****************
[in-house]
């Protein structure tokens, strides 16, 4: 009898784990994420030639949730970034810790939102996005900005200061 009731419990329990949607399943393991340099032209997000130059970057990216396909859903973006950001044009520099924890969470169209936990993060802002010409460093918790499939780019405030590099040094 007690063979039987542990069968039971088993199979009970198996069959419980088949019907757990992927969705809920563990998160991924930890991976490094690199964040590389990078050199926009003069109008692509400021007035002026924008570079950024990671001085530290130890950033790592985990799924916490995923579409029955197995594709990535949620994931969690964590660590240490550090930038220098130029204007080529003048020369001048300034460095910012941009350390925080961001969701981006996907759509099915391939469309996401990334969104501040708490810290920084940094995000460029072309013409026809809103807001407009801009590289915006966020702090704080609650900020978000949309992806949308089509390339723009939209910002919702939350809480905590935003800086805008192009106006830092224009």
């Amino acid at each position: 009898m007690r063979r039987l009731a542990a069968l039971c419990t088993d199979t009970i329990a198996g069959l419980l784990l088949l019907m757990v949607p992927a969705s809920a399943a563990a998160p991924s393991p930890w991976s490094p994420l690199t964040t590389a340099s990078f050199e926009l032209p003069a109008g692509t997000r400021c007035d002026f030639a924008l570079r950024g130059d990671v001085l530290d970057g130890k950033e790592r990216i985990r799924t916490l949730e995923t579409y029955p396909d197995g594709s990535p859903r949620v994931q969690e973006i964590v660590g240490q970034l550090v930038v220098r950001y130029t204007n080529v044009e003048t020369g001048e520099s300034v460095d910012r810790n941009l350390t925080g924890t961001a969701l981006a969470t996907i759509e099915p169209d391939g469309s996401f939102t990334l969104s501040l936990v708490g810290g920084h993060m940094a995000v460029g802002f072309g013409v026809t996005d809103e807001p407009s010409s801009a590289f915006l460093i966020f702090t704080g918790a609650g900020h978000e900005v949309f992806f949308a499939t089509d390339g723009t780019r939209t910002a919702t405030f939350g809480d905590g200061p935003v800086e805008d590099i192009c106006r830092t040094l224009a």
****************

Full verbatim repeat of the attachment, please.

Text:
[in-house]
């Protein structure tokens, strides 16, 4: 009898784990994420030639949730970034810790939102996005900005200061 009731419990329990949607399943393991340099032209997000130059970057990216396909859903973006950001044009520099924890969470169209936990993060802002010409460093918790499939780019405030590099040094 007690063979039987542990069968039971088993199979009970198996069959419980088949019907757990992927969705809920563990998160991924930890991976490094690199964040590389990078050199926009003069109008692509400021007035002026924008570079950024990671001085530290130890950033790592985990799924916490995923579409029955197995594709990535949620994931969690964590660590240490550090930038220098130029204007080529003048020369001048300034460095910012941009350390925080961001969701981006996907759509099915391939469309996401990334969104501040708490810290920084940094995000460029072309013409026809809103807001407009801009590289915006966020702090704080609650900020978000949309992806949308089509390339723009939209910002919702939350809480905590935003800086805008192009106006830092224009």
């Amino acid at each position: 009898m007690r063979r039987l009731a542990a069968l039971c419990t088993d199979t009970i329990a198996g069959l419980l784990l088949l019907m757990v949607p992927a969705s809920a399943a563990a998160p991924s393991p930890w991976s490094p994420l690199t964040t590389a340099s990078f050199e926009l032209p003069a109008g692509t997000r400021c007035d002026f030639a924008l570079r950024g130059d990671v001085l530290d970057g130890k950033e790592r990216i985990r799924t916490l949730e995923t579409y029955p396909d197995g594709s990535p859903r949620v994931q969690e973006i964590v660590g240490q970034l550090v930038v220098r950001y130029t204007n080529v044009e003048t020369g001048e520099s300034v460095d910012r810790n941009l350390t925080g924890t961001a969701l981006a969470t996907i759509e099915p169209d391939g469309s996401f939102t990334l969104s501040l936990v708490g810290g920084h993060m940094a995000v460029g802002f072309g013409v026809t996005d809103e807001p407009s010409s801009a590289f915006l460093i966020f702090t704080g918790a609650g900020h978000e900005v949309f992806f949308a499939t089509d390339g723009t780019r939209t910002a919702t405030f939350g809480d905590g200061p935003v800086e805008d590099i192009c106006r830092t040094l224009a």